An alert gives users an important message about their current task within the context of a screen.

When to use

Use an alert:

  • to tell users about something that relates to what they're currently doing
  • to let users know that something needs their attention
  • when the message is temporary (and not a permanent part of the screen)

Don't use an alert:

  • if the message needs to be permanently on the screen (use normal copy instead)
  • if the message relates to a single form field
  • for network or system errors (use an error screen or error state instead)

Types of alert

There are 4 different types of alert — neutral, positive, warning, and negative.

Each has a different use case.

A neutral alert
Neutral alert

Use a neutral alert to give users contextual hints or general information.

A positive alert
Positive alert

Use a positive alert to tell a user about something that’s resolved, or now available due to their action.

A negative alert
Negative alert

Use a negative alert to tell a user about something that will or already has negatively affected their experience.

A warning alert
Warning alert

Use a warning alert to warn a user about something that could negatively impact their experience.

Best practice
  • Keep the message short and succinct.
  • Mind your tone with negative and warning alerts.
  • Don’t make an alert dismissible if the message is critical.
  • Don’t have more than one alert on the screen.
  • Only include an action when the user needs to go somewhere to fix the issue or find out more.


Alerts are contextual, so place them in close proximity to the issue or task they relate to.

If you’re using the alert to communicate information about the application as whole, place it in the top section of the screen.


Users can only interact with alerts that include an action, or that they can dismiss.


The action lets users navigate to another screen where they can perform a task or get more information.

If the alert includes an action, it makes the whole component tappable on Android and iOS, as well as on desktop and mobile web touchscreen devices. 

On web, the action text is also clickable and underlined, so it works for click-based interactions too — like using a mouse or keyboard.


Most alerts don’t need to be dismissible. But this functionality can be useful if we know that a user has seen the information before and may want to dismiss it.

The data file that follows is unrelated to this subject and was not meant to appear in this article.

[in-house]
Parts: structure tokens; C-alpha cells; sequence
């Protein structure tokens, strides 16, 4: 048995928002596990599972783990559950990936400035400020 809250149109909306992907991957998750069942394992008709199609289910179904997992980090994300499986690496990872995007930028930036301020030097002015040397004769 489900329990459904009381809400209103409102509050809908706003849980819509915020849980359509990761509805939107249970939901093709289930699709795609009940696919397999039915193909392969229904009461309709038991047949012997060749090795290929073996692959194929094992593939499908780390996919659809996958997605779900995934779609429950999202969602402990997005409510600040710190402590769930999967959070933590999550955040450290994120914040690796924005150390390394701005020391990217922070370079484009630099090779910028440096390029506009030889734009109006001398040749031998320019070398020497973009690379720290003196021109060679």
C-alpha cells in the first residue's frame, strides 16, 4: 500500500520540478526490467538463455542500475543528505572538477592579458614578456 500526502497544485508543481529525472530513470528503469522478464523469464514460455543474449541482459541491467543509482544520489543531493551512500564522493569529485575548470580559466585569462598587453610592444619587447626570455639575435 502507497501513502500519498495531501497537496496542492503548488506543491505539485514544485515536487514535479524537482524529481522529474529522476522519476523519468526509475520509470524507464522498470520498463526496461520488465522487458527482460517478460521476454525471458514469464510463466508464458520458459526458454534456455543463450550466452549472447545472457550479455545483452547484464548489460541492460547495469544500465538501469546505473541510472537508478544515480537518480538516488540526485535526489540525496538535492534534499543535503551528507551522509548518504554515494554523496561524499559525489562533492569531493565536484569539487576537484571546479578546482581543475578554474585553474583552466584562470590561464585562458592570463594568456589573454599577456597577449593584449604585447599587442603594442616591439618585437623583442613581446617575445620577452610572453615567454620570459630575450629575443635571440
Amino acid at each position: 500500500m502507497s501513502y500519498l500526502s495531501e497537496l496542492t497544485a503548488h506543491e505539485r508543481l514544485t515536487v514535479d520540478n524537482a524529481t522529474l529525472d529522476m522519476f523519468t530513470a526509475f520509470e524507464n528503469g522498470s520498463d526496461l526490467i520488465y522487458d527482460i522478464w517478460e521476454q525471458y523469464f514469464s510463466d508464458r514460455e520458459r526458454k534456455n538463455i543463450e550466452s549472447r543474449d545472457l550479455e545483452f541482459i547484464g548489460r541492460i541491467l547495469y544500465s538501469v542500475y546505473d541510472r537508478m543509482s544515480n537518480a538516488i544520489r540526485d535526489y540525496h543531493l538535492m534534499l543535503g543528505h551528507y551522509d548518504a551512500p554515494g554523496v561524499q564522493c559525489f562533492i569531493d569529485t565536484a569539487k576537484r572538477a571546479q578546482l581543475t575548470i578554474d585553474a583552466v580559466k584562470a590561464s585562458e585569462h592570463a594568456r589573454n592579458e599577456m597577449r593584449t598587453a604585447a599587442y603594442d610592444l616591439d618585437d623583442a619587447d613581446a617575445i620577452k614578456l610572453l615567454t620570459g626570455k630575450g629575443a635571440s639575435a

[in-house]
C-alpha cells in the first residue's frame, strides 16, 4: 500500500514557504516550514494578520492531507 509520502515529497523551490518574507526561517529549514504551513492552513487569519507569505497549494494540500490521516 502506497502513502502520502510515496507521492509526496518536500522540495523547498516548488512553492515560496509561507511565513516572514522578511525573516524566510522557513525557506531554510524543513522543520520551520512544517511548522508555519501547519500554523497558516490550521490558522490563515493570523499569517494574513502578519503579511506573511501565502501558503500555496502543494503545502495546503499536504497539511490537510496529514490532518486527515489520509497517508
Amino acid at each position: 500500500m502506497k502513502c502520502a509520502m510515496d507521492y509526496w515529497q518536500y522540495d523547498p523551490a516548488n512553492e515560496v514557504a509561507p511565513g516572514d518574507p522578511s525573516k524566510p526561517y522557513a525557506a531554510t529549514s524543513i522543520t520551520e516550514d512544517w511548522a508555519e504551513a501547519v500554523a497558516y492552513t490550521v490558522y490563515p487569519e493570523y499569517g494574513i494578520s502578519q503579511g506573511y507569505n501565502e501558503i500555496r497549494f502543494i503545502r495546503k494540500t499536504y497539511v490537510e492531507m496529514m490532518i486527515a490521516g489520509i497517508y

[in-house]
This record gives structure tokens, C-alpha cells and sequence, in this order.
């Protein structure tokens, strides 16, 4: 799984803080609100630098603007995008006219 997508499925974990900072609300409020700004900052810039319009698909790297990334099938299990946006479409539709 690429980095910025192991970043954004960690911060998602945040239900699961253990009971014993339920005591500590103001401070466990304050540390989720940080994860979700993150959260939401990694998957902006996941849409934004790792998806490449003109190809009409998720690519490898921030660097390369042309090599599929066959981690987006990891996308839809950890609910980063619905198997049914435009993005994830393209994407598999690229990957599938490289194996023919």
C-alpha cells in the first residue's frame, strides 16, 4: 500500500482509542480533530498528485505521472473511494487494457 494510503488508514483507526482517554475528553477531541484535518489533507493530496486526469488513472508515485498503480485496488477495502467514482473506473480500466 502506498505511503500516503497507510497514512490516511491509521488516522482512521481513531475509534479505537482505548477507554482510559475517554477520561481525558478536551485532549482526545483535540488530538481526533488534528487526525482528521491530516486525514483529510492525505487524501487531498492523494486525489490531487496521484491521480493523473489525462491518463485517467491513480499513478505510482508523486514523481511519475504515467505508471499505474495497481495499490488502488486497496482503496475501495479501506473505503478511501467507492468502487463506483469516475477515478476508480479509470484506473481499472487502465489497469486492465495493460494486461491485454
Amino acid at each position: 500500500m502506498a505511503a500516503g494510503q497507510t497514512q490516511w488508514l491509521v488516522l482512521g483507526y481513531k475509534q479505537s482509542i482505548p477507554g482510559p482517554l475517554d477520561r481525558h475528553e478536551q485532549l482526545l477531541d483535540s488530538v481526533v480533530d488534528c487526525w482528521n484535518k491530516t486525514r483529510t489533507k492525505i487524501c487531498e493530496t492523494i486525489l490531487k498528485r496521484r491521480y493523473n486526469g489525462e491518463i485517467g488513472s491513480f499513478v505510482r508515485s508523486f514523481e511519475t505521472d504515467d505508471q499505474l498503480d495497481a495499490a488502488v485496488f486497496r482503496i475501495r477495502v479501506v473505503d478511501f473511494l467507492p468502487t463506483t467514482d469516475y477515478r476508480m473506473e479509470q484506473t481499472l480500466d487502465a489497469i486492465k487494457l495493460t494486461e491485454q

If you choose to make an alert dismissible, you’ll need to consider what happens after it’s been dismissed.

Should the alert stay dismissed indefinitely, or reappear next time the user logs in or revisits the same screen?

Does the alert dismiss across all platforms? For example, if the user dismisses the alert on desktop, but then logs in using one of our apps, should it already be dismissed there too?


Writing for different alert types

Each alert type has a different use case — sometimes you might be giving the user good news, and sometimes it might be a warning, or bad news. Depending on the alert type, you'll need to adapt our tone of voice to suit the scenario and message.

A neutral alert.
Neutral alert

Neutral alerts can be more upbeat, especially if the message is positive. Think how you can draw on the mission pillars, and add energy to the copy.

A positive alert with an upbeat message.
Positive alert

You've got good news, so don't be afraid to add some energy and colour to the copy. Keep it concise and punchy though — people don't have all day.

A negative alert with a clear, straightforward message.
Negative alert

With negative alerts, clarity is key. Explain the situation as clearly and concisely as possible. And use everyday language that everyone will understand.

A warning alert.
Warning alert

As with negative alerts, warning alerts need to be clear and concise. This isn't the time to be positive and playful.


Message copy should:

  • clearly explain what the user needs to know and do

  • be brief — 1 or 2 short sentences is ideal, but 3 is ok if it makes the message clearer

  • be plain text — that means no links or other formatting (but small bits of bold are ok for

  • highlighting important details like dates or names)

  • have no title or paragraph breaks

  • be written in full sentences

  • have a full stop at the end

A warning alert with a short and clear message.

Action (optional)

Action copy should:

  • make it clear what will happen if the user taps or clicks

  • start with a verb — like ‘See’, ‘Add’, ‘Enable’

  • be around 1-3 words long

  • be in sentence case

  • have no full stop

Avoid using the phrase ‘Learn more’. It’s vague and doesn’t tell the user anything about where they’ll go if.

If you need to say ‘Learn more’ — like when linking to a help article — provide an aria-label on web. This gives more context to people using screenreaders.

An alert with long action copy
An alert with succinct action copy.






Web documentation